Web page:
Many factors contribute to the overall risk of cardiovascular disease (CVD) in a given patient. Activation of the renin-angiotensin-aldosterone system (RAAS) is pivotal in the pathophysiology of CVD and renal disease and appears to place individuals at high risk for cardiovascular (CV) and renal events. Results from many large-scale, long-term clinical trials have demonstrated that RAAS blockade with an angiotensin-converting-enzyme inhibitor (ACEI) or an angiotensin receptor blocker (ARB) can significantly decrease CV and renal morbidity and mortality in a wide range of patients. Some of the clinical benefits derived from use of these agents appears to be independent of their ability to lower blood pressure. The combined use of an ACEI and an ARB for antihypertensive therapy has begun to receive considerable attention. Such an approach may seem counterintuitive, but ACEIs and ARBs have distinct and potentially complementary pharmacologic effects. Results from clinical trials thus far suggest that combination therapy with an ACEI plus an ARB may be a rational choice in patients with chronic activation of the RAAS, including those with heart failure or impaired left ventricular systolic function, diabetes, proteinuria, impaired renal function, recent myocardial infarction, or multiple CV risk factors. Results from ongoing, large-scale, clinical endpoint trials will provide important additional information about the benefits of dual RAAS inhibition in patients at high risk for CV morbidity and mortality.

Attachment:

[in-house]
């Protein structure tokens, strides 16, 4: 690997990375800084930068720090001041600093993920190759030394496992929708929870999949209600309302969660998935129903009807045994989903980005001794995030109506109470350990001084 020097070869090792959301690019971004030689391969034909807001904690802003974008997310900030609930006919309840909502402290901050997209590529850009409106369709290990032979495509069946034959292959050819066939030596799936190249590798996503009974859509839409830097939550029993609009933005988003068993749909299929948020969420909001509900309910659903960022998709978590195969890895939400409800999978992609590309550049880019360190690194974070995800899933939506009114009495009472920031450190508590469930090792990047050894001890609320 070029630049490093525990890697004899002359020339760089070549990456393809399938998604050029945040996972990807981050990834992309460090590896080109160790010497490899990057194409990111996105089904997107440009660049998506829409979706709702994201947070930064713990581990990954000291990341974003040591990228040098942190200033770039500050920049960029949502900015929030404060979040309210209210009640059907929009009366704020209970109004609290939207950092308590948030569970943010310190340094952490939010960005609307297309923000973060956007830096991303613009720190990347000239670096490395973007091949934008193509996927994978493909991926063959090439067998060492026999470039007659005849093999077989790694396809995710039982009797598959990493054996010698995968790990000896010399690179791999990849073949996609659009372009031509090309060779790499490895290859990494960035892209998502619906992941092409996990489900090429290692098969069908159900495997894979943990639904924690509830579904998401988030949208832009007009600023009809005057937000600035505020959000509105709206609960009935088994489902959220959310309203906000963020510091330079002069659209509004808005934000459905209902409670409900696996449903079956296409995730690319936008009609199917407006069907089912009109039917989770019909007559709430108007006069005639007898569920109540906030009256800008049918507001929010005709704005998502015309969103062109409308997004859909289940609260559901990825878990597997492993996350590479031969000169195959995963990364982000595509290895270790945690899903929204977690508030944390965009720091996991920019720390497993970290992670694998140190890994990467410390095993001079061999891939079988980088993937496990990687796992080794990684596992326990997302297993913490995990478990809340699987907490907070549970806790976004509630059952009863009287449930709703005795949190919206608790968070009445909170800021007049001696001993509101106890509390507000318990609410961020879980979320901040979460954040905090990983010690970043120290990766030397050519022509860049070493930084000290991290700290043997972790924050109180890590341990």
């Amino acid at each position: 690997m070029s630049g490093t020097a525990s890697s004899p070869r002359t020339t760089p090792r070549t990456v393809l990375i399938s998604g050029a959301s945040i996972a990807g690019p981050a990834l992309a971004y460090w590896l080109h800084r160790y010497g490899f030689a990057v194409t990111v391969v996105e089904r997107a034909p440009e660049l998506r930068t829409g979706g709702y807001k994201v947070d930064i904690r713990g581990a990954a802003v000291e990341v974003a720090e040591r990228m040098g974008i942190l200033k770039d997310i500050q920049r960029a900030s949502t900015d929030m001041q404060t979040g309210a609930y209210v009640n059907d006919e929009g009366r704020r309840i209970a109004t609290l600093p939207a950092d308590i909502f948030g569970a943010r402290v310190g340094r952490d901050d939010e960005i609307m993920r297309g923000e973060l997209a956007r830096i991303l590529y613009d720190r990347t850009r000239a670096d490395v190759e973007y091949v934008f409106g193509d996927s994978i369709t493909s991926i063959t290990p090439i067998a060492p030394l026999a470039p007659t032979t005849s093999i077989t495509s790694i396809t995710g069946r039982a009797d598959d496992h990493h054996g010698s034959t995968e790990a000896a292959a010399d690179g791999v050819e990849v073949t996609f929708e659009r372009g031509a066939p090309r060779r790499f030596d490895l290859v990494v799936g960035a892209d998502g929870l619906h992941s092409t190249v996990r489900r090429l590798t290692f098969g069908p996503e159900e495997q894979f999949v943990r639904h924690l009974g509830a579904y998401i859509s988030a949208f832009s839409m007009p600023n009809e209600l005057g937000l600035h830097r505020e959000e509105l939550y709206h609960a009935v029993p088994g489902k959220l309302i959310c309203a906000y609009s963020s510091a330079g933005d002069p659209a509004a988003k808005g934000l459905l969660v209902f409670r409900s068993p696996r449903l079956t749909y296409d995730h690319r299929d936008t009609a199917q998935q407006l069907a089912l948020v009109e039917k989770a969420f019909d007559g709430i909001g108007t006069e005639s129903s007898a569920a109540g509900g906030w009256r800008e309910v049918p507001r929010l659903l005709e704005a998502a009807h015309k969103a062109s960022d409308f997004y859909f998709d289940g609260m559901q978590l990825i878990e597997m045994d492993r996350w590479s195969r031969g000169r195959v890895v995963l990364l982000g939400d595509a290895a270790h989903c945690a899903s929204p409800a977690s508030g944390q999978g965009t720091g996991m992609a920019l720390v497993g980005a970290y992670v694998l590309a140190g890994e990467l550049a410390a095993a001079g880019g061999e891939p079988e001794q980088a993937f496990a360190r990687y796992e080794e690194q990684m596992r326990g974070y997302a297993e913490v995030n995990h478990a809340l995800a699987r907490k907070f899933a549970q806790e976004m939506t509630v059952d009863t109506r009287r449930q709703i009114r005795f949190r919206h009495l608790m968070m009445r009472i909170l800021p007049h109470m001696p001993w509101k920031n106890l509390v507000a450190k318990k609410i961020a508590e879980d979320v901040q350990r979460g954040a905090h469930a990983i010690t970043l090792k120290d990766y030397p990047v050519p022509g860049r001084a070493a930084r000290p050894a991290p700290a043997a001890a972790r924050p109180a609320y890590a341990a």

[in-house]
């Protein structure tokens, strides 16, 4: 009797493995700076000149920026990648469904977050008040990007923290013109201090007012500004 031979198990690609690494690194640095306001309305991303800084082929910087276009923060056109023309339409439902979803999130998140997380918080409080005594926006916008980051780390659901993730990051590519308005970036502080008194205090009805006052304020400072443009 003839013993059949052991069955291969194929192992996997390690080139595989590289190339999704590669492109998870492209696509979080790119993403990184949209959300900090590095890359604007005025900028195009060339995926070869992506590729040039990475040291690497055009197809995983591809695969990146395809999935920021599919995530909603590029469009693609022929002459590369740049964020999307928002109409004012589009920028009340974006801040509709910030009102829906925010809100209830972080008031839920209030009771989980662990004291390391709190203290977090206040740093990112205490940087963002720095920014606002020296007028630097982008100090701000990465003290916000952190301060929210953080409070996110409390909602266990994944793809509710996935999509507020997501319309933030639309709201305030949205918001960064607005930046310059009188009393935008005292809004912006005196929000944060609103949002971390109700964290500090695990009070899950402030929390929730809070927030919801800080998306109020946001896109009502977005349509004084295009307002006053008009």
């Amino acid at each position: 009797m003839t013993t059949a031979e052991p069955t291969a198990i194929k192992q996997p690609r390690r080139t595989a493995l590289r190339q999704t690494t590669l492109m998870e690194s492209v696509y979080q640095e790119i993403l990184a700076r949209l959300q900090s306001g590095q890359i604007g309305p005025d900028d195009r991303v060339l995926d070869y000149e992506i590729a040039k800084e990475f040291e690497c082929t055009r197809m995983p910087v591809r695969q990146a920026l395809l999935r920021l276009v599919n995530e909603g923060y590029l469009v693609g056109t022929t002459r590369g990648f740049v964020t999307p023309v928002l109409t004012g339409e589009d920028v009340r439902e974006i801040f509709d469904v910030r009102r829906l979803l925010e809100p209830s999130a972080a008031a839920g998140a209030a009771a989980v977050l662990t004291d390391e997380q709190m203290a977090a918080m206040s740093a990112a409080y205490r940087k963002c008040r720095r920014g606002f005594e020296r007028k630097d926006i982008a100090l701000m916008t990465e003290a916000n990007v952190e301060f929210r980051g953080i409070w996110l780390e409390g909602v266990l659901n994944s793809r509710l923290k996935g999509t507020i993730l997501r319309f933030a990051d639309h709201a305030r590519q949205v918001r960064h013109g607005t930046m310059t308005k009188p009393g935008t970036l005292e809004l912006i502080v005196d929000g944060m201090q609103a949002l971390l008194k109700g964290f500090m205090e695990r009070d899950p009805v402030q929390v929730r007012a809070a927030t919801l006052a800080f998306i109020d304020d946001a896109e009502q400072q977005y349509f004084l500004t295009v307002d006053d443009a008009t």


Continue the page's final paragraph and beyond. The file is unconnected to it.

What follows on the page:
- Angiotensin receptor blocker
- Angiotensin-converting enzyme
- Myocardial infarction
- Renin-angiotensin-aldosterone system